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View Poll Results: Have you tried it?
Never tried it 52 58.43%
Tried it - Worked well 20 22.47%
Tried it - Negative or no results 9 10.11%
Tried it - But used another product, not water 8 8.99%
Voters: 89. You may not vote on this poll

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Post Poll - Decarbonizing engine with water

Okay, I've been doing some reading on previous threads about decarbonizing the engine by misting water into the intake, or in my case into the carbs.

I'd like to hear from those who have done it, and whether it was a good or bad experience?

What about misting in something like carb cleaner, or Ventil Sauber as opposed to running it through the fuel tank?

Seems like a simple "trick".

Some words from the pros would be great too!!

Jim
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Old 01-05-2005, 10:43 PM
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Did it yesterday on old Mercedes 200...it is friends car, mint condition but spark plugs has tons of carbon on them (car was driven by elderly gentleman before he got it). New ignition parts and water trick and now it runs like a champ.

Rev it to 3000 RPM and squirt a sizeable amount of water after the throttle.

If engine has lot's of accumulated carbon in cylinders, it works!
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Old 01-06-2005, 02:46 AM
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I did it once on an old 22RE Toyota engine and it reduced the compression numbers from about 195psi/cylinder to around 175-180psi per cylinder. The engine - due to high mileage I'm assuming - had built up so much carbon that the compression ratio had been raised and was knocking on anything less than 93 octane. After the "de-carbonization" I was able to use 89 octane...

Mike
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Old 01-06-2005, 03:24 AM
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I tried it last year for the heck of it while I was changing out my exhaust. I misted water into the intake and must say that I di not see much of anything come out the open exhaust.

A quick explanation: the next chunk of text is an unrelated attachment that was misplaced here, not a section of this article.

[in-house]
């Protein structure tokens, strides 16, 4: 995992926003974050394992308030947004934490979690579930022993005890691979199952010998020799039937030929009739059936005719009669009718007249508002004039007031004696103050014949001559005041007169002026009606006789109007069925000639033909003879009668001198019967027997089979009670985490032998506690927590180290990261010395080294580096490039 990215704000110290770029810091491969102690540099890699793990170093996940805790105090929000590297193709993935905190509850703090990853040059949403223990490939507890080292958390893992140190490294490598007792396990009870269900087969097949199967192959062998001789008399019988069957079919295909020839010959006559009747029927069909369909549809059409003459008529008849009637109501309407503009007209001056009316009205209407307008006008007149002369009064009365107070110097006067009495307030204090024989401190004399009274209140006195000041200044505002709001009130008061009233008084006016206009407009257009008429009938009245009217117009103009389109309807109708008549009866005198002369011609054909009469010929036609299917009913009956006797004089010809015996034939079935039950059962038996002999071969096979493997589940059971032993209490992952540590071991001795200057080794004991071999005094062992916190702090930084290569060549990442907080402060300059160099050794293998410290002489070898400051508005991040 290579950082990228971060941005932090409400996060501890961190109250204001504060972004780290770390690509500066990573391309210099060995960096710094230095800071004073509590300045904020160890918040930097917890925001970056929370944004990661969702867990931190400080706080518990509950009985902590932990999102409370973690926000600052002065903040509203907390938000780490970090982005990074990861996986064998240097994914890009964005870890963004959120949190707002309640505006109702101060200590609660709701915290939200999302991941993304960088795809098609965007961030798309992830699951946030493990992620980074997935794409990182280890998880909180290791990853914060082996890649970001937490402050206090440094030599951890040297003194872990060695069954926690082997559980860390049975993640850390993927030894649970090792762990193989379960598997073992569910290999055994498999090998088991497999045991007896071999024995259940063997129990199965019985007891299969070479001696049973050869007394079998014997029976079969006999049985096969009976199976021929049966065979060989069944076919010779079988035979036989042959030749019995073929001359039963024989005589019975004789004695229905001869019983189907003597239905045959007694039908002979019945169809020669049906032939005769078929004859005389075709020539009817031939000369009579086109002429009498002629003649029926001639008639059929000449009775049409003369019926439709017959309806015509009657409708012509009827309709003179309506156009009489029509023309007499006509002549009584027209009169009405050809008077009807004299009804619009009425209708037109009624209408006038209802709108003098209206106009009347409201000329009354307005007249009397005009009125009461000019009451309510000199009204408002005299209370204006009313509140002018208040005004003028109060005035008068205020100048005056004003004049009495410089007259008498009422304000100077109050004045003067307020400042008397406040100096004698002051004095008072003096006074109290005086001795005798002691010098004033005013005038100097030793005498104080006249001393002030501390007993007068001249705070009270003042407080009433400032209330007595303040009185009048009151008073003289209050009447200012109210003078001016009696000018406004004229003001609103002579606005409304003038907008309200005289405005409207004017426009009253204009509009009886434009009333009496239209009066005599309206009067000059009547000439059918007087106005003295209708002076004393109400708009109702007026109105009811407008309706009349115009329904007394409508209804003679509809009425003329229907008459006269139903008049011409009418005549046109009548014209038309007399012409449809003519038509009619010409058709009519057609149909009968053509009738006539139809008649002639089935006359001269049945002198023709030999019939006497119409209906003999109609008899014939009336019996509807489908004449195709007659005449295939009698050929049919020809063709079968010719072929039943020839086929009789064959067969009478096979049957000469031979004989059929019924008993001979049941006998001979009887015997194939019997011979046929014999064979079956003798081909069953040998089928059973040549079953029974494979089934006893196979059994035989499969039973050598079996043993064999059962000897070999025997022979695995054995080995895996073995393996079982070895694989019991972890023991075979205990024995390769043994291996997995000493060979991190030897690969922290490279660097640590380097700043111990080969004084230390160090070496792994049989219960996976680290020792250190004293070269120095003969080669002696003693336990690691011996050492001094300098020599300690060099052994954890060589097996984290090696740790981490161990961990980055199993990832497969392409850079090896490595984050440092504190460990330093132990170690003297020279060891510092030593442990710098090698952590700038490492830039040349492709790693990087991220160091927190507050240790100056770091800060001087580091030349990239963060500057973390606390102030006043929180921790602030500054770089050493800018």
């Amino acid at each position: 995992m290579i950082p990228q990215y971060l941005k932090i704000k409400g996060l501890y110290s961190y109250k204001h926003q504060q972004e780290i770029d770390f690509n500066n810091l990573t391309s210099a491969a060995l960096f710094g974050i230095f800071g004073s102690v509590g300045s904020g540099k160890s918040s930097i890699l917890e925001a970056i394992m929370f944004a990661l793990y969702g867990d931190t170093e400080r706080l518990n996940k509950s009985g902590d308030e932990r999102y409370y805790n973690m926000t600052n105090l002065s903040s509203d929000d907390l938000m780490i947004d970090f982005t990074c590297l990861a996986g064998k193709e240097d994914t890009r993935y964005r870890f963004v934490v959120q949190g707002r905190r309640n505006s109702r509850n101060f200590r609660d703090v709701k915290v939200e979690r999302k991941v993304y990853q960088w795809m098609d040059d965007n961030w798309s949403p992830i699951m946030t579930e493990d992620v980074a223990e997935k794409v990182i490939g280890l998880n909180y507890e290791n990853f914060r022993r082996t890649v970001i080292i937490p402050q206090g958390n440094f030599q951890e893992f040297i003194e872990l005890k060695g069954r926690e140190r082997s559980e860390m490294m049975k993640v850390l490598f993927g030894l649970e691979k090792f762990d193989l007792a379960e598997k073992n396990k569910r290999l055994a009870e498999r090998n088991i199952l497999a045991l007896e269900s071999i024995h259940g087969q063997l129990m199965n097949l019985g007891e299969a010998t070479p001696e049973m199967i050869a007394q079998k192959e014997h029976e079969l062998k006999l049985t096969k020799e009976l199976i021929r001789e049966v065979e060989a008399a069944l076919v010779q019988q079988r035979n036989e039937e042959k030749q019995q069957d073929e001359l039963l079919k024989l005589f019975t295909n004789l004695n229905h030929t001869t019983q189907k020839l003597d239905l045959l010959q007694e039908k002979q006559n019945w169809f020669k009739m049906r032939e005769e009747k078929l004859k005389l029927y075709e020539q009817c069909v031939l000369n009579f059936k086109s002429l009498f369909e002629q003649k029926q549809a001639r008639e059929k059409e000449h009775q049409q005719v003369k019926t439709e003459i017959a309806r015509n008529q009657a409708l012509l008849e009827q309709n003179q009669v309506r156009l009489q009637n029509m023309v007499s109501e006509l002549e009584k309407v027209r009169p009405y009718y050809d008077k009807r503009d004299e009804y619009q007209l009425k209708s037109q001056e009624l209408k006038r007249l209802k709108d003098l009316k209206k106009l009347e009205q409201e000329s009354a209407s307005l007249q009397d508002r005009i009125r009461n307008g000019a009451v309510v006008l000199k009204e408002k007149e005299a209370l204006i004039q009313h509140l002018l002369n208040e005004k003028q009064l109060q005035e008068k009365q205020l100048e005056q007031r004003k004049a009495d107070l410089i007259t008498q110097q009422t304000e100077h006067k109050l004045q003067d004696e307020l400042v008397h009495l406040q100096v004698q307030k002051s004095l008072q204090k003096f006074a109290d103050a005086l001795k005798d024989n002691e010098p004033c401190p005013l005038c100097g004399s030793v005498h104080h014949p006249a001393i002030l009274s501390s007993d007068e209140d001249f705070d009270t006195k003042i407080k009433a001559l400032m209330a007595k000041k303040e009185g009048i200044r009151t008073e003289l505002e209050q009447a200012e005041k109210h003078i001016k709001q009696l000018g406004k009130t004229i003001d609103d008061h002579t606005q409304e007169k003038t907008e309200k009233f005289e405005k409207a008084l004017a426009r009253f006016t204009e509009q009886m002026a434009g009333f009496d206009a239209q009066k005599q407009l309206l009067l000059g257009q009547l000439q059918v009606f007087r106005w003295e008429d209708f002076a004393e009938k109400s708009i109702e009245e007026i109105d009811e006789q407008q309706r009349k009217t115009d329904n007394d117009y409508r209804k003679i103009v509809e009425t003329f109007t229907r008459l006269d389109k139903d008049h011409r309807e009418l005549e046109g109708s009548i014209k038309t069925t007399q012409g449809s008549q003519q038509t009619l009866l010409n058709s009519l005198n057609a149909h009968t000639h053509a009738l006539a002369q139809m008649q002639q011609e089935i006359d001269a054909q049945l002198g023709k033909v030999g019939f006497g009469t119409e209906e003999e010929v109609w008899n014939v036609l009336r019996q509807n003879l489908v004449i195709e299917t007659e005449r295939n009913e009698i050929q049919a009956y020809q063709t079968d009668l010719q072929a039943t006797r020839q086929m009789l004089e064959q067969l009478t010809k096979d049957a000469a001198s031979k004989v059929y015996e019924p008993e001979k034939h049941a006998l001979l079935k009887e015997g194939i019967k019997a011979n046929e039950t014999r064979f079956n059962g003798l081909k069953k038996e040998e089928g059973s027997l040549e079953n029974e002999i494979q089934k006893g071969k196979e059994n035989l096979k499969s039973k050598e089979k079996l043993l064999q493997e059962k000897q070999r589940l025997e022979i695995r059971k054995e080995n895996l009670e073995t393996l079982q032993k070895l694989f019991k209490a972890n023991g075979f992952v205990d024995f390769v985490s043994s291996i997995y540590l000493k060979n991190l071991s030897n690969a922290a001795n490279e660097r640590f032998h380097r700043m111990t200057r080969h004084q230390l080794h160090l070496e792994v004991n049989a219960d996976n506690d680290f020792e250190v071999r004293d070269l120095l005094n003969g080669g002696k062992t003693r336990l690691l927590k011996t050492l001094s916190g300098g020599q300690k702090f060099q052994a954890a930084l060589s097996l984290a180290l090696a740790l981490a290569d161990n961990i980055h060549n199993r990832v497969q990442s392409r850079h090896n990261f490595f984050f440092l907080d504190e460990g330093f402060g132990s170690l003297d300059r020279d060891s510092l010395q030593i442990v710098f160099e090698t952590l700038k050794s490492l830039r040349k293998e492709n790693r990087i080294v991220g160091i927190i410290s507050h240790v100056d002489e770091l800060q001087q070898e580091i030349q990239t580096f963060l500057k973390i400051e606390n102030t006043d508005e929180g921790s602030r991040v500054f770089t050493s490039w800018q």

I did not see any difference......probably because the engine is relativley low milage 68K.

I do hear that it does work on high milage engines.

Good Luck.

Mike
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Old 01-06-2005, 03:50 AM
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I tried it but I don't think I injected enough water. evidently it takes a fair amount. No result here. Engine came apart a month or 2 later and it was caked in carbon.
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Old 01-06-2005, 04:04 AM
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"misting" doesn't work. You have to squirt a lot of water to do any difference.
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Old 01-06-2005, 04:17 AM
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Quote:
Originally posted by beepbeep
"misting" doesn't work. You have to squirt a lot of water to do any difference.
Yep, I literally poured water into the throttle body while keeping another hand on the throttle linkage to keep the thing running...

Mike
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Old 01-06-2005, 04:40 AM
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I put a garden hose into my intake...full blast...Just kidding .

I can see a newbie happening upon this thread and pouring water into the intake with a bucket. How much is too much?

...and wouldn't the method of using a bottle of Techron or similar in the intake be more effective?
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Old 01-06-2005, 04:49 AM
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This is pretty standard for Gas Turbines. You flood the turbine with water at crank speed (10-20% depending on the model). You then let the engine drain out/spin cycle. Then you fire it up.

The carbon absorbs water. When it heats up, the carbon buildup explodes off the combustion hardware. Generally used for crude oil/heavy oil machines where the fuel contains waxes/long chain hydrocarbons.

How to properly apply this to a car engine, I am not sure. But on the GTs, the water is put in while the engine is cold, so the carbon is cold and will absorb the water.

If you put too much water in while running/cranking one of our engines, the piston will try to compress liquid water and most likely lead to pulled head studs.

If I were to do this, I would do it on a cold engine, with intake and exhaust ports open and flood individual cylinders in series, to make sure no liquid is left in the cylinder.

my $0.02